Medics in Yemen: As we fight to help the sick and injured, delays can cost lives
By: Giorgio Trombatore, Yemen Country Director, International Medical Corps
The devastation wrought by the civil war slows our efforts to help those suffering in a country scarred by years of conflict.
For a country that carries the deep scars of years of vicious conflict, where events can develop by the minute, it is often easy to feel that nothing changes very fast. The celebration of Mouloud brings rare moments of joy, celebration and a vivid and vibrant green to the streets of Sana’a. Banners, flags and vehicles are daubed in the intense color, marking the birthday of the prophet Muhammad and providing a tangible milestone for the passing of time.
We nose our vehicle towards the first checkpoint on our journey south out of Sana’a on a road that will take us to Aden — a routine journey in order to monitor the work of International Medical Corps teams across the region. The state of the country makes such trips both tense and dangerous but also laborious and dogged by administrative hurdles — a bizarre combination, and one that makes traveling so very slow.
This arduous pace is clear when we reach the main checkpoint of Yasleh in the Bilad al-Roos district, the queues swelled by visitors to the country’s capital. A soldier gives a blase wave of his machine gun as he tells us to wait for official wheels to turn.
“Go sit in the restaurant. We will call you when your pass is ready,” he says, as he lights a cigarette with his free hand.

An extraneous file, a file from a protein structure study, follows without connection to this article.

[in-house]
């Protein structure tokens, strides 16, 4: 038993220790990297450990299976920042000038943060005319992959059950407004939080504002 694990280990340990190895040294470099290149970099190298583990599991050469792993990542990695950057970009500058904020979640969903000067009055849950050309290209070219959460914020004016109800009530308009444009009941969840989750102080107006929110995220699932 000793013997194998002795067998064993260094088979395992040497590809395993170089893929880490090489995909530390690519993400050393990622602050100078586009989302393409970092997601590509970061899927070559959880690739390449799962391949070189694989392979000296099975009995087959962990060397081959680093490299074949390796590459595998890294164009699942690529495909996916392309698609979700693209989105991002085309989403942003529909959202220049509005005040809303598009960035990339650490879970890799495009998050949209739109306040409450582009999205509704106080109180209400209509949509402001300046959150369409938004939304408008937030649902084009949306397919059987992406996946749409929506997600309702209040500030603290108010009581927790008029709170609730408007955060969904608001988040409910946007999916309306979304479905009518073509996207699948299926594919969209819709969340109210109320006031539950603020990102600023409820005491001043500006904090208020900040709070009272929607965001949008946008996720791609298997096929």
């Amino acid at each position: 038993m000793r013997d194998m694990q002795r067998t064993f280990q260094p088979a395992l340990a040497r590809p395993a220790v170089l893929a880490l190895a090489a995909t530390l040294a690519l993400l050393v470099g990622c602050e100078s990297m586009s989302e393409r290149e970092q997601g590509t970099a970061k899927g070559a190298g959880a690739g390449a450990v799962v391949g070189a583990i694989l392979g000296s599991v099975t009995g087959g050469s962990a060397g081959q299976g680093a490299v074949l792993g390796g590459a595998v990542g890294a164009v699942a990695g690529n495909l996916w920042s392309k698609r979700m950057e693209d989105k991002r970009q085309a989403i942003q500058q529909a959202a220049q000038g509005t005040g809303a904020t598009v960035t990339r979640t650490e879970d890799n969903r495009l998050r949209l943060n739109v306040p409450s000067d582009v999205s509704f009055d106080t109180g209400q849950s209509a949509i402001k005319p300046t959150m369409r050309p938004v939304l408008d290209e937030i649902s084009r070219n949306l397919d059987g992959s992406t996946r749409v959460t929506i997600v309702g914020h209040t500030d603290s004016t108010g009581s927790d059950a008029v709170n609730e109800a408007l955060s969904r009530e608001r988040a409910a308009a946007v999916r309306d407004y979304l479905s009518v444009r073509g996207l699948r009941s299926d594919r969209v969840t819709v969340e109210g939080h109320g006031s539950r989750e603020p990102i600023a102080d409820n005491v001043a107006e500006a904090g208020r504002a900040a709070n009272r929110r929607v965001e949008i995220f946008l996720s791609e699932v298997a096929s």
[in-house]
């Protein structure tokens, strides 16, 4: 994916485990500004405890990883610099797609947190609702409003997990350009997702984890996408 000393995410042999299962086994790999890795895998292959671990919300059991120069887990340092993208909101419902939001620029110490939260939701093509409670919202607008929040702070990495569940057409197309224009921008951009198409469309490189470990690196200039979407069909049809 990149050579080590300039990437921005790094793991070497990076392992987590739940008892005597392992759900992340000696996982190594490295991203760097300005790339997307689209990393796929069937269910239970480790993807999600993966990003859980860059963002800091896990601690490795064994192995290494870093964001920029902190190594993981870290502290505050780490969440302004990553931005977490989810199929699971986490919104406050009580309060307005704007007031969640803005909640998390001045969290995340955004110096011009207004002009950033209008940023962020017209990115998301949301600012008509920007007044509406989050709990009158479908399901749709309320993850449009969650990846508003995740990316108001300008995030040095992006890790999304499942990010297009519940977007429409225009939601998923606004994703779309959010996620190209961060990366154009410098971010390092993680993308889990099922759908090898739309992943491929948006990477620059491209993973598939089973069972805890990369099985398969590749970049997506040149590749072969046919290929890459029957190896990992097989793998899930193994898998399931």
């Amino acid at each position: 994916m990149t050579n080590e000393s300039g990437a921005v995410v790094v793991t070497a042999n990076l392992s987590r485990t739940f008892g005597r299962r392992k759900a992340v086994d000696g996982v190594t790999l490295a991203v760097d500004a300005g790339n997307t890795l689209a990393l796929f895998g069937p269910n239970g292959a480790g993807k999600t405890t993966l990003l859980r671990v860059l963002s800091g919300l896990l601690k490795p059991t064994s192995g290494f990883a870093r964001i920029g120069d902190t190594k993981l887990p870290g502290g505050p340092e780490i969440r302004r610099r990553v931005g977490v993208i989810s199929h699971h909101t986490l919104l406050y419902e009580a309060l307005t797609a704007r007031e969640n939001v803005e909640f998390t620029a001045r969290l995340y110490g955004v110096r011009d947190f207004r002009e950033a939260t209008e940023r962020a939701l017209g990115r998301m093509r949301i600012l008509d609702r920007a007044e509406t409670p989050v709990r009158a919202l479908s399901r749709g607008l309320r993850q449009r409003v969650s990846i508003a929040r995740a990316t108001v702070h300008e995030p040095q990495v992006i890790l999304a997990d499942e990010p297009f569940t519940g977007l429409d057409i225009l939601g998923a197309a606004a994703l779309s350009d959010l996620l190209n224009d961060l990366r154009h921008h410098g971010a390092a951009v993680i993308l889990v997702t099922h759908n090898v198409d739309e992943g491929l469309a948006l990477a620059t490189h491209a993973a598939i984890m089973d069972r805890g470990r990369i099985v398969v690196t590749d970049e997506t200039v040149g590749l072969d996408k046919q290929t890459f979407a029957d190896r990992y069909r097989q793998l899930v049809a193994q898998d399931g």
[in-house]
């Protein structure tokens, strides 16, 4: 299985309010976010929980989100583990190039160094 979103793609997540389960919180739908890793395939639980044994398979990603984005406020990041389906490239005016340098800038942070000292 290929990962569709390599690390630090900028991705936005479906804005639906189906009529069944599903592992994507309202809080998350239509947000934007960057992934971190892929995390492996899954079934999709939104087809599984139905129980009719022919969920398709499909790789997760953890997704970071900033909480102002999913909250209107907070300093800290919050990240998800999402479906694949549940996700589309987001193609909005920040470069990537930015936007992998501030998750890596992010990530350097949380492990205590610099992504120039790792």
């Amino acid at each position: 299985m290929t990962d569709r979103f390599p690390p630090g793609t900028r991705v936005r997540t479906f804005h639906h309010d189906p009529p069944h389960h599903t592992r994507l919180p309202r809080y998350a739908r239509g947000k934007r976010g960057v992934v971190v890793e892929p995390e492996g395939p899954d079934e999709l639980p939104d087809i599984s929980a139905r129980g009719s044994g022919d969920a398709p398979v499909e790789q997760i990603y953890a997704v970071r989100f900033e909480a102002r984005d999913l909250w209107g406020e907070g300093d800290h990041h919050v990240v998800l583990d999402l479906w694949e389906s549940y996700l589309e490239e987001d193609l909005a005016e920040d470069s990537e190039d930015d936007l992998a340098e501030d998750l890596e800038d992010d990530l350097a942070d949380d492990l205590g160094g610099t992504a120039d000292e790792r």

This is standard, and is going take time. I sit in a plastic chair and watch merry Yemenis arriving from all districts. Most have clearly come from the villages and districts around Sana’a. Many wear military uniforms and almost all carry a Kalashnikov.
Ahead of us are the towns of Ibb, Taiz, Lahij and Aden, notorious because of the violence that has been taking place there. In December alone, the latest attack in Aden saw a bomb kill 49 Yemeni soldiers in front of the al-Sulban military base, while subsequent fighting pushed the toll higher each day.
A wave by my logistics coordinator indicates that we have the green light to proceed, after a call from the depths of the country’s national security apparatus convinces the security guard to open the door to Ibb to us.
The scenery is beautiful, and the chance to see it is one of the best parts of my work. We pass mountains, rolling countryside and unique old houses built of rough stone — common in Yemen but rare anywhere else. It is a privilege to explore areas that most will never see, which even TV images rarely capture.
But we need to slow down as we pass craters left by bomb blasts, creep past rubbish bags ignored for months, and navigate the rubble of devastated buildings. In every area here, the war has taken lives, ruined basic infrastructure and stolen possessions.
As the hours pass, many soldiers manning the regular checkpoints can barely speak, their mouths full of the local amphetamine-like stimulant, khat, which causes one cheek to blow up like a small balloon. Many are as young as 13, all are skinny and all have the Arabic quotes denoting their role as “helpers of Allah” on the butts of their assault rifles.
Our progress is slow, and helps to explain the problems our mobile medical teams face as they struggle to reach our health facilities, which are under constant pressure. In Ibb, many of those who have been forced from their homes wait for the fighting to end, desperate for food, shelter and medical support.